The generalised tonic-clonic seizure was witnessed by her husband who observed the patient lose consciousness before noting rhythmic jerking movements of the upper and lower limbs. He also reported associated tongue biting and urinary incontinence. The seizure lasted approximately five minutes before self-terminating. The patient, who was described as being in a post-ictal phase following the seizure, was then placed into recovery position before an ambulance was called. On assessment by paramedics, the patient had no memory of these events, remembering only the moment at which she was asked to open her mouth (which revealed blood from having bitten her own tongue).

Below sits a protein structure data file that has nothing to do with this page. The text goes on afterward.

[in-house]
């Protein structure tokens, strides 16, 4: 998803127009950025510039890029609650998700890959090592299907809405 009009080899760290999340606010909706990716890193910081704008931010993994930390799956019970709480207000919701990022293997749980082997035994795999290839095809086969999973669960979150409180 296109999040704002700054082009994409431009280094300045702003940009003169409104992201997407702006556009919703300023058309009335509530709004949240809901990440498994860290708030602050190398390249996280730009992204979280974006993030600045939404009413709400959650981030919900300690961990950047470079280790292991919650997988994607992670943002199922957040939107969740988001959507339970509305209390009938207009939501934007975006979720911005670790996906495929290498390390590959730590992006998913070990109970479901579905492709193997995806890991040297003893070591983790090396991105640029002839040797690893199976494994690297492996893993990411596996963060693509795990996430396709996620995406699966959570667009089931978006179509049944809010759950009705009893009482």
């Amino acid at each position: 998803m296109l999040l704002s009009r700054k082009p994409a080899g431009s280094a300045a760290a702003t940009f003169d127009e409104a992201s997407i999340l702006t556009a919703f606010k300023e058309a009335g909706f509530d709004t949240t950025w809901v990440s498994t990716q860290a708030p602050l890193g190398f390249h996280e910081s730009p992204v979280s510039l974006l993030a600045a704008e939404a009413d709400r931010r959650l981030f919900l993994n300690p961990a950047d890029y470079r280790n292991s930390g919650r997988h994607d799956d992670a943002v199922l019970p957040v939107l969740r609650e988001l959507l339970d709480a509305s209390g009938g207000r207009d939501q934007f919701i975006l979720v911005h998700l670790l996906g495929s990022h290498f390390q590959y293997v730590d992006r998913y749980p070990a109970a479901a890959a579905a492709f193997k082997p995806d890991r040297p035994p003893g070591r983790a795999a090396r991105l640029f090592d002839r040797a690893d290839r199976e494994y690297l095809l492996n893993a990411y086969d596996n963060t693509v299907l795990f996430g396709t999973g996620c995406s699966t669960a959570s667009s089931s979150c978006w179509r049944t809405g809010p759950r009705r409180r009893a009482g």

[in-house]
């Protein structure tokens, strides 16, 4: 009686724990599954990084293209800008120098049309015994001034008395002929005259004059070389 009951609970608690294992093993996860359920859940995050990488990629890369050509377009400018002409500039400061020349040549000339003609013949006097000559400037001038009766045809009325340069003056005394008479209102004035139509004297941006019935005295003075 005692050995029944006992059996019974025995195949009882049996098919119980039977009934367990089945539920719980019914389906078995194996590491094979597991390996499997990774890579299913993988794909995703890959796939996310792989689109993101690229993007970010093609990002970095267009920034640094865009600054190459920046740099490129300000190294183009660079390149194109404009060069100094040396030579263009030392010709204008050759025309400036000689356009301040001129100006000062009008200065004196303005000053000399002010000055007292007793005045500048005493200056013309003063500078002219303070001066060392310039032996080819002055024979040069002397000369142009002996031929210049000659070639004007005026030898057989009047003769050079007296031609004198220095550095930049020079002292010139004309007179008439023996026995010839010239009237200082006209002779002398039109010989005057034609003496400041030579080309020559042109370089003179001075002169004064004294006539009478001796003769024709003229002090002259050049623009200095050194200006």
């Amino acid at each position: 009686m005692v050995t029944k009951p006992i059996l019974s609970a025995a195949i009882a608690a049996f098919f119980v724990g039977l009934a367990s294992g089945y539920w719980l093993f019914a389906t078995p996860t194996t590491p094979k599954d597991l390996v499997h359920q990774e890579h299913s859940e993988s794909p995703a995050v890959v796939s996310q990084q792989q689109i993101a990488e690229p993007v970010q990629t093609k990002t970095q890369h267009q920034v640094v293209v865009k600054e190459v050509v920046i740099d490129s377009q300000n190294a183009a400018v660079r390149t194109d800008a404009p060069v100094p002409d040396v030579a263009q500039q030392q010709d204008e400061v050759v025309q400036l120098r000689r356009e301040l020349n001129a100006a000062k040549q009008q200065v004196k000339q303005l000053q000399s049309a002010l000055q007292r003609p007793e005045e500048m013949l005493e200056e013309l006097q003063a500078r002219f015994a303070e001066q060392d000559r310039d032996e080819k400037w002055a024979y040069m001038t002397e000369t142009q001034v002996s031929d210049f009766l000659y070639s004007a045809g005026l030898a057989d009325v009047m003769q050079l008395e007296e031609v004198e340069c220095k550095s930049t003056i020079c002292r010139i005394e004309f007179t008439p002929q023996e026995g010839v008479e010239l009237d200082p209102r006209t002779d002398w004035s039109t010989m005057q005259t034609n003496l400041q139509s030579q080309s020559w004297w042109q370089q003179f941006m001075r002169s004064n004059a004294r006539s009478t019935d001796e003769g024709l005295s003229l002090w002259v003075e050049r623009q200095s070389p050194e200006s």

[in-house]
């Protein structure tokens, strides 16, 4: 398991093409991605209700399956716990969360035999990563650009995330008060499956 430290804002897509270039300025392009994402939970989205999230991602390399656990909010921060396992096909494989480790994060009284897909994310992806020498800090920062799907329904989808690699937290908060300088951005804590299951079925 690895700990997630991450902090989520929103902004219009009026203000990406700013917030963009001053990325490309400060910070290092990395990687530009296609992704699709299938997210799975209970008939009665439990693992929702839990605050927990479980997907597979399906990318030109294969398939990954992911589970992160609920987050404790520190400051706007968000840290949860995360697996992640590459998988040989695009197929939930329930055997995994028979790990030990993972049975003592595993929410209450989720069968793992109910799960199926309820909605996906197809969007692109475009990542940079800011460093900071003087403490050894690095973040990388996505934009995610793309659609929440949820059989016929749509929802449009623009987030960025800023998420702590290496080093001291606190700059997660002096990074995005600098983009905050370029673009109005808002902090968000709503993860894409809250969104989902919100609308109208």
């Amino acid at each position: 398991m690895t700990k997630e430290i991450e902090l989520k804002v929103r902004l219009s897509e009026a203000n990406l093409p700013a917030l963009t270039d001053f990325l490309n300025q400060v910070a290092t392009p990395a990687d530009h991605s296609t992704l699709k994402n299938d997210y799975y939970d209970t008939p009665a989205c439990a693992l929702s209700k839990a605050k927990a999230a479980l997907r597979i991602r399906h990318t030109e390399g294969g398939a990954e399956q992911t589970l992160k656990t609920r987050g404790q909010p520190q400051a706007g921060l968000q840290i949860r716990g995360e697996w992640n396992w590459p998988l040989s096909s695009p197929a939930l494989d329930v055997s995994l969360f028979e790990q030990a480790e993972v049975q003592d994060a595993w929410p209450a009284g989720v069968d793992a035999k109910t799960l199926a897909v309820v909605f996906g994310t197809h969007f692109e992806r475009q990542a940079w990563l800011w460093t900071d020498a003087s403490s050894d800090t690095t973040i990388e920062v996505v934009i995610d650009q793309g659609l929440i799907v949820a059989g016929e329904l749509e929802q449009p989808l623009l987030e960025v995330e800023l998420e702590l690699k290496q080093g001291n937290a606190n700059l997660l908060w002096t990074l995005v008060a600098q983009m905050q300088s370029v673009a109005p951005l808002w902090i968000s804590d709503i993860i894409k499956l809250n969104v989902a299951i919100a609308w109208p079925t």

On examination, her observations were all within normal range, with a normal cardiac, respiratory and abdominal examination. She also had a normal central nervous system examination, peripheral nervous system examination (including both upper and lower limbs) as well as a normal cerebellar examination. Fundoscopy was also unrevealing. Initial blood tests were largely unremarkable with a normal full blood count, renal function and bone profile. Notably, the serum sodium, adjusted calcium and magnesium levels (significant derangements of which can potentially precipitate seizure activity) were all normal at 139 mmol/L, 2.47 mmol/L and 0.80 mmol/L, respectively. Curiously, there was no elevation in lactate on the venous blood gas.